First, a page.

Max's Kansas City

From Wikipedia, the free encyclopedia
Jump to: navigation, search
Max's Kansas City
Max's
Location Manhattan, New York
Type Music venue, restaurant
Opened 1965
Renovated 1975
Closed 1981
Owner Mickey Ruskin, Tommy Dean Mills
Website http://www.maxskansascity.com/

Max's Kansas City was a nightclub and restaurant at 213 Park Avenue South, in New York City, which became a gathering spot for musicians, poets, artists and politicians in the 1960s and 1970s. It was opened by Mickey Ruskin (1933–1983) in December 1965.

History[edit]

Max's I[edit]

Max's quickly became a hangout of choice for artists and sculptors of the New York School, like John Chamberlain, Robert Rauschenberg and Larry Rivers, whose presence attracted hip celebrities and the jet set.[1] Neil Williams, Larry Zox, Forrest (Frosty) Myers, Larry Poons, Brice Marden, Bob Neuwirth, Dan Christensen, Ronnie Landfield, Peter Reginato, Carl Andre, Dan Graham, Lawrence Weiner, Robert Smithson, Joseph Kosuth, Brigid Berlin, David R. Prentice, Roy Lichtenstein, Peter Forakis, Peter Young, Mark di Suvero, Larry Bell, Donald Judd, Dan Flavin, Richard Serra, Lee Lozano, Robert (Tex) Wray, Carlos Villa, Jack Whitten, Philip Glass, Max Neuhaus, Ray Johnson, Malcolm Morley, Marjorie Strider, Edward Avedisian, Carolee Schneemann, Dorothea Rockburne, David Budd, Norman Bluhm, Kenneth Showell, Tiger Morse, Colette Justine, Lenore Jaffee, Taylor Mead, William S. Burroughs, Allen Ginsberg, René Ricard, and Marisol were just a few of the artists seen regularly at Max's. Willem de Kooning, Barnett Newman, art critics Lucy Lippard, Robert Hughes, Clement Greenberg, and Harold Rosenberg, art dealers Leo Castelli, and David Whitney, whose gallery was across the street.[2] and architect Philip Johnson, occasionally would be seen there as well.[3][4]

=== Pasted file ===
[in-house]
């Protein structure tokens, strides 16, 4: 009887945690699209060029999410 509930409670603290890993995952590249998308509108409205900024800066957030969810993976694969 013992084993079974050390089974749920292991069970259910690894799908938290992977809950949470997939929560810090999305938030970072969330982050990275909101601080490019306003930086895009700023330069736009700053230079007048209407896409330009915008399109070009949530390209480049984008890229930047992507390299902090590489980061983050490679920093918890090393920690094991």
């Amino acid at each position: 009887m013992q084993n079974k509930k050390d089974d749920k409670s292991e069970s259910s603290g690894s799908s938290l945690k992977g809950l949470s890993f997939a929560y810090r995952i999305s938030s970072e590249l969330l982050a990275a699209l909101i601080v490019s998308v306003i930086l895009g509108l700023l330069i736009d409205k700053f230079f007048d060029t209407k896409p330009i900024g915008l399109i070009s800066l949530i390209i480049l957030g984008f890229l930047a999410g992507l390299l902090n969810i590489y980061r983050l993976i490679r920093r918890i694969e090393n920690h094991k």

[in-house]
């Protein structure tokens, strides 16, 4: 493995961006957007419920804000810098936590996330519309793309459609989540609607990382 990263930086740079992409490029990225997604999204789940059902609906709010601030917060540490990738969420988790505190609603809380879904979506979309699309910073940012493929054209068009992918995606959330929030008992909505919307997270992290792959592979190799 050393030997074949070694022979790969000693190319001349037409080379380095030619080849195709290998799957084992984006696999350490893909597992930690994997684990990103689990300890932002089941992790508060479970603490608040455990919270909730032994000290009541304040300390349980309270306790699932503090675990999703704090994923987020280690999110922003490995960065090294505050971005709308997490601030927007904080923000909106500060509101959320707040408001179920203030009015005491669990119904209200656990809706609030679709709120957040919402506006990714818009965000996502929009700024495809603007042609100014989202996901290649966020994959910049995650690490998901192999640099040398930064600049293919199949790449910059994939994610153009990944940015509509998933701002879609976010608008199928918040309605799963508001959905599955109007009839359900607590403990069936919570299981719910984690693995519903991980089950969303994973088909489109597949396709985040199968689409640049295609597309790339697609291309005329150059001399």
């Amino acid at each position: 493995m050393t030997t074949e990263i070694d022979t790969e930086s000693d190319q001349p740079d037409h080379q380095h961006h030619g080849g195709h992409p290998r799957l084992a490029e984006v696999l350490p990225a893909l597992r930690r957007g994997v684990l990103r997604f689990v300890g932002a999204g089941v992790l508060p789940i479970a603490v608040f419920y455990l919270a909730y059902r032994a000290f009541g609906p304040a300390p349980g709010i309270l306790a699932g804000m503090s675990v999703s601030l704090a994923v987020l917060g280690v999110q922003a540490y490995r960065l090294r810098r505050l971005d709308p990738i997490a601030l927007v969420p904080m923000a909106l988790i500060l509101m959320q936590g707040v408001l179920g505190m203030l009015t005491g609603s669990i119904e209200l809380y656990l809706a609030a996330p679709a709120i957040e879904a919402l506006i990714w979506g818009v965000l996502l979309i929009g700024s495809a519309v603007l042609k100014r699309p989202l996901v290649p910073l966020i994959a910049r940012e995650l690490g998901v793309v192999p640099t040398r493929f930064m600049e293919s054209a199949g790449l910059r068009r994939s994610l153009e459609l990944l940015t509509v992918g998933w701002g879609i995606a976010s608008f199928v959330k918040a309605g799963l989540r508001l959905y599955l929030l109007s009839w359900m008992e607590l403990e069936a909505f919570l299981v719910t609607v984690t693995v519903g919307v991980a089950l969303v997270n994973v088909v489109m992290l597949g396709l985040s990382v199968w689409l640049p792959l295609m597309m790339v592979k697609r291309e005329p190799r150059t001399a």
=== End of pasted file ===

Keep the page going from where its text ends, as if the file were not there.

It was also a favorite hangout of Andy Warhol and his entourage, who dominated the back room. The Velvet Underground played there regularly, including their last shows, in the summer of 1970. It was a home base for the Glam Rock scene, which included David Bowie, Iggy Pop, Lou Reed, Alice Cooper, the New York Dolls, Wayne County, Dorian Zero and the Magic Tramps. While her band would not play there until the second incarnation of the club, Patti Smith and her boyfriend, artist Robert Mapplethorpe, visited Max's almost nightly from 1969 through the early 1970s. Smith and guitarist Lenny Kaye also performed there as a duo New Year's Day 1974, opening for Phil Ochs.[5] Many bands made early appearances there. Bruce Springsteen played a solo acoustic set in the summer of 1972.[6] It was the site of Aerosmith's first New York City gig. Columbia Records president Clive Davis later signed Aerosmith to his record label there.[7] Bob Marley & The Wailers opened for Bruce Springsteen at Max's, commencing Marley's career on the international circuit. Tim Buckley, Tom Waits, Bonnie Raitt, Odetta, Dave Van Ronk, John Herald, Garland Jeffreys, Sylvia Tyson, Emmylou Harris, Gram Parsons, Elliott Murphy and Country Joe were some of the musicians that played there.[8] Fashion designer Carlos Falchi was a busboy[9] and Deborah Harry was a waitress.